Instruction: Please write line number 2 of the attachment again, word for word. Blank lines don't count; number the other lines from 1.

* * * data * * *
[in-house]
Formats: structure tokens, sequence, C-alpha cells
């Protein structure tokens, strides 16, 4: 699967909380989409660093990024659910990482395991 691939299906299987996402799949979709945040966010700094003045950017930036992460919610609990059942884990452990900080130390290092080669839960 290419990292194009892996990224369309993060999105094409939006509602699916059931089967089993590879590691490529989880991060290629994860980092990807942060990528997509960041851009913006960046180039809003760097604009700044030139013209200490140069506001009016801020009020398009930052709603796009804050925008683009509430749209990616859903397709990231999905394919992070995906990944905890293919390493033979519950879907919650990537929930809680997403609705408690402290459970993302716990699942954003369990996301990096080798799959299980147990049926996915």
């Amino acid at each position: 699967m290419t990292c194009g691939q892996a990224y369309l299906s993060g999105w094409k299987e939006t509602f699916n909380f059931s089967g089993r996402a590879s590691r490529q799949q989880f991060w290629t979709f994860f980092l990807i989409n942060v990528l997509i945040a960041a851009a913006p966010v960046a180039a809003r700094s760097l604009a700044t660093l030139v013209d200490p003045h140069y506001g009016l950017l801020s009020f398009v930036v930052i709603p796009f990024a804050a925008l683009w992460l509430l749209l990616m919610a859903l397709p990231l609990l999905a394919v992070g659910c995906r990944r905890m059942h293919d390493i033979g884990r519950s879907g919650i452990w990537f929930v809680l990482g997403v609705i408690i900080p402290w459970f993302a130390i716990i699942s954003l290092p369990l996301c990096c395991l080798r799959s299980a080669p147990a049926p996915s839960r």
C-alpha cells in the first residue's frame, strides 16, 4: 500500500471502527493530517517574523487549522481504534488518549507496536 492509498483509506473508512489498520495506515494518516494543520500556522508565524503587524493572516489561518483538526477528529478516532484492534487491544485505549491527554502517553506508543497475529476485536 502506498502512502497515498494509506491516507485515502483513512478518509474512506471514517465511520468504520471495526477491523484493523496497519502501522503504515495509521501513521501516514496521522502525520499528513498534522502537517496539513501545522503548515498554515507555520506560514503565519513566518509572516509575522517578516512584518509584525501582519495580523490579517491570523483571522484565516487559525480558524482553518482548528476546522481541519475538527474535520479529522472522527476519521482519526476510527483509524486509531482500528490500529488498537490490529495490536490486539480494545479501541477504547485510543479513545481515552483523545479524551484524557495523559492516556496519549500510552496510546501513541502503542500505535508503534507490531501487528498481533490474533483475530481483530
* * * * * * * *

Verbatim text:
Formats: structure tokens, sequence, C-alpha cells